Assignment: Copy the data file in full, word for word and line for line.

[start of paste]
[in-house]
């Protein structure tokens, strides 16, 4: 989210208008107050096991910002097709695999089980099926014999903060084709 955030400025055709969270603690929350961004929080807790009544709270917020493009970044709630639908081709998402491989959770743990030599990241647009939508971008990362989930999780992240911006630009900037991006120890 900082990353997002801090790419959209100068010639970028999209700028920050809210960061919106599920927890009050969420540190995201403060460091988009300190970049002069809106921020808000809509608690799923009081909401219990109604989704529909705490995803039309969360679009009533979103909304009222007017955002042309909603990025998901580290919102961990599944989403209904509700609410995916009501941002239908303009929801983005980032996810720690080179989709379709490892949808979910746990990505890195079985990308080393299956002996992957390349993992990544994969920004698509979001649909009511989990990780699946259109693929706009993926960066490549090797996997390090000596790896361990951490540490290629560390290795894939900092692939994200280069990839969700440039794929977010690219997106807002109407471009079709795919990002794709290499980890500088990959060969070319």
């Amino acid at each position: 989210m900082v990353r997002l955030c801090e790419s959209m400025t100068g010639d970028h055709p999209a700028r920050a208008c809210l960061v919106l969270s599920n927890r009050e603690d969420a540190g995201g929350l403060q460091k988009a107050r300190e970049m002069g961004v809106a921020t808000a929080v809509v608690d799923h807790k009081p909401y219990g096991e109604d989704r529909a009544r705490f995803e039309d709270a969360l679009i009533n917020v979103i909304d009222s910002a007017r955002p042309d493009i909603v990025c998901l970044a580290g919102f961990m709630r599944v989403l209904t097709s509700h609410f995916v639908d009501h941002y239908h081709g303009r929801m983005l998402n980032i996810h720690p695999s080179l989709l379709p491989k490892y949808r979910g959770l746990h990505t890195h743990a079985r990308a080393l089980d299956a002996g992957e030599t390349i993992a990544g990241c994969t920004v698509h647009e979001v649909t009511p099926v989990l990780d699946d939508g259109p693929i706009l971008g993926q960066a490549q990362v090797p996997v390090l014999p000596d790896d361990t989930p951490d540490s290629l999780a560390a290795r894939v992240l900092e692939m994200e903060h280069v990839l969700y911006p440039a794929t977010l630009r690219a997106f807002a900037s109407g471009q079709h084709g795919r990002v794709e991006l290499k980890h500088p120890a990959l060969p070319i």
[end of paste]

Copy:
[in-house]
């Protein structure tokens, strides 16, 4: 989210208008107050096991910002097709695999089980099926014999903060084709 955030400025055709969270603690929350961004929080807790009544709270917020493009970044709630639908081709998402491989959770743990030599990241647009939508971008990362989930999780992240911006630009900037991006120890 900082990353997002801090790419959209100068010639970028999209700028920050809210960061919106599920927890009050969420540190995201403060460091988009300190970049002069809106921020808000809509608690799923009081909401219990109604989704529909705490995803039309969360679009009533979103909304009222007017955002042309909603990025998901580290919102961990599944989403209904509700609410995916009501941002239908303009929801983005980032996810720690080179989709379709490892949808979910746990990505890195079985990308080393299956002996992957390349993992990544994969920004698509979001649909009511989990990780699946259109693929706009993926960066490549090797996997390090000596790896361990951490540490290629560390290795894939900092692939994200280069990839969700440039794929977010690219997106807002109407471009079709795919990002794709290499980890500088990959060969070319």
């Amino acid at each position: 989210m900082v990353r997002l955030c801090e790419s959209m400025t100068g010639d970028h055709p999209a700028r920050a208008c809210l960061v919106l969270s599920n927890r009050e603690d969420a540190g995201g929350l403060q460091k988009a107050r300190e970049m002069g961004v809106a921020t808000a929080v809509v608690d799923h807790k009081p909401y219990g096991e109604d989704r529909a009544r705490f995803e039309d709270a969360l679009i009533n917020v979103i909304d009222s910002a007017r955002p042309d493009i909603v990025c998901l970044a580290g919102f961990m709630r599944v989403l209904t097709s509700h609410f995916v639908d009501h941002y239908h081709g303009r929801m983005l998402n980032i996810h720690p695999s080179l989709l379709p491989k490892y949808r979910g959770l746990h990505t890195h743990a079985r990308a080393l089980d299956a002996g992957e030599t390349i993992a990544g990241c994969t920004v698509h647009e979001v649909t009511p099926v989990l990780d699946d939508g259109p693929i706009l971008g993926q960066a490549q990362v090797p996997v390090l014999p000596d790896d361990t989930p951490d540490s290629l999780a560390a290795r894939v992240l900092e692939m994200e903060h280069v990839l969700y911006p440039a794929t977010l630009r690219a997106f807002a900037s109407g471009q079709h084709g795919r990002v794709e991006l290499k980890h500088p120890a990959l060969p070319i």